An apt comparison, Aswany says, is an accusation of fraud against a merchant for concealing defects in his goods or for making false claims about their quality in order to make a sale.
“The idea here,” Aswany writes, “is that a woman who accentuates her breasts by using a bra gives a false impression of the goods (her body), which is seen as fraud and deception by the buyer (the man) who might buy (marry) her for her ample breasts and later discover that they were ample because of the bra and not by nature.” Not the least of the disconcerting aspects of this case, Aswany says, is how the extremists found the grounds to arrest the woman when she was fully covered.
Although Aswany is little known in the United States, he is a best selling writer in Egypt. His 2002 novel “The Yacoubian Building” depicting life in an apartment complex in Cairo was a hot seller for five years. It was adapted into a film and television series, and was followed by another best seller called “Chicago,” the city where Aswany studied dentistry. He is both a dentist and a novelist, and his books have been translated into 25 languages.
Aswany also is longtime proponent of democracy and was a critic of the authoritarian regime of former Egyptian president Hosni Mubarak. His latest book, a compilation of previously published essays, is full of his thoughts on the Egyptian presidency and its succession, social justice, free speech, state repression and women’s rights. The titles of the pieces suggest the author’s uncompromising stance: “Who Is Killing the Poor in Egypt?” “Piety in Front of the Camera,” “Does Rigging Elections Count as a Major Sin?”
In the essay on fanatics’ obsession with women’s bodies, Aswany asserts that Egypt is not immune, pointing out that extremists require women to wear not only the niqab but also gloves to ensure no passions are aroused if a man and woman happen to shake hands.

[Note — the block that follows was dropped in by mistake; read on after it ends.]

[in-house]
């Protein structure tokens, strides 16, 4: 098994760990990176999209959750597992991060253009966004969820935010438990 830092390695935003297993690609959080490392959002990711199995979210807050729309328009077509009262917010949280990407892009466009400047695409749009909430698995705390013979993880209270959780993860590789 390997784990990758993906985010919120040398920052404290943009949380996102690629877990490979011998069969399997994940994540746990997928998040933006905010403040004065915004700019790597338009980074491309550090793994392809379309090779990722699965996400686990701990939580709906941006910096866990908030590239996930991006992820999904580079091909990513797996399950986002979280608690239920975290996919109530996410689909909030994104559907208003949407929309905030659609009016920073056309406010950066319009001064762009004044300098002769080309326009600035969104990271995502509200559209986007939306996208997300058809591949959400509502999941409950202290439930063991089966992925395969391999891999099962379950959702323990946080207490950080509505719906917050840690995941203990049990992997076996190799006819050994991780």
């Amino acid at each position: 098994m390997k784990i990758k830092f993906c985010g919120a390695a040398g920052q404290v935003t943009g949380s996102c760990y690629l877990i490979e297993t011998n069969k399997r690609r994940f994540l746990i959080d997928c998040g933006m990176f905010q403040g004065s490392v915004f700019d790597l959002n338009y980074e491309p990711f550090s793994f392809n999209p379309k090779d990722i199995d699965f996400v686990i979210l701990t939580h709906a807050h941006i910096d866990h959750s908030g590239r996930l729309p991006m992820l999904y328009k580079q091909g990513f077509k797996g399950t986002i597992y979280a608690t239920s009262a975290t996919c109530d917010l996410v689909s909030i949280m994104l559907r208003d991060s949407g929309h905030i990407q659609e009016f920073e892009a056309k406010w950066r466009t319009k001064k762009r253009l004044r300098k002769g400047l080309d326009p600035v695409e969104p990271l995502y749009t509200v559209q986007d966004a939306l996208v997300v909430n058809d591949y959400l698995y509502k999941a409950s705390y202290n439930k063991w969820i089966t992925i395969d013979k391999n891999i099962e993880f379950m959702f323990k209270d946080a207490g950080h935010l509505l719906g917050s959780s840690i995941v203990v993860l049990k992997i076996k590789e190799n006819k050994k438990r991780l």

Aswany outlines four reasons for the extremists’ obsession. First, among Islamic fanatics, women exist only as bodies and instruments, that is, for men’s pleasure or temptation and for producing children. In fairness, he notes that the commodification of women’s bodies also occurs in the West in porn and prostitution markets.
Second, in the extremist view, women are “the source of temptation and the prime cause of sin,” Aswany writes. Though men and women commit sin together, it is the woman who is held primarily responsible.
Third, religious fanatics insist on strictly requiring women to cover their bodies which, Aswany contends, allows them to focus their attention on women and their bodies rather than on the facts of despotism, corruption and religious hypocrisy.
Fourth, Aswany condemns fanatical religious ideology that, he says, assumes “humans are a group of wild beasts completely incapable of controlling their instincts.” A little will-power and ethics will go a long way, he points out.
Finally, Aswany is saddened by the way extremists tarnish the reputation of Islam on matters relating to women. “Anyone who reads the history of Islam fairly,” he writes, “has to be impressed by the high status it accords to women, because from the time of the Prophet Muhammad until the fall of Andalusia, Muslim women mixed with men, were educated, worked and traded, fought, and had financial responsibilities separate from their fathers or husbands. They had the right to choose the husband they loved and the right to divorce if they wanted. Western civilization gave women these rights many centuries after Islam.” In other words, fanatics have perverted the original teachings of Islam.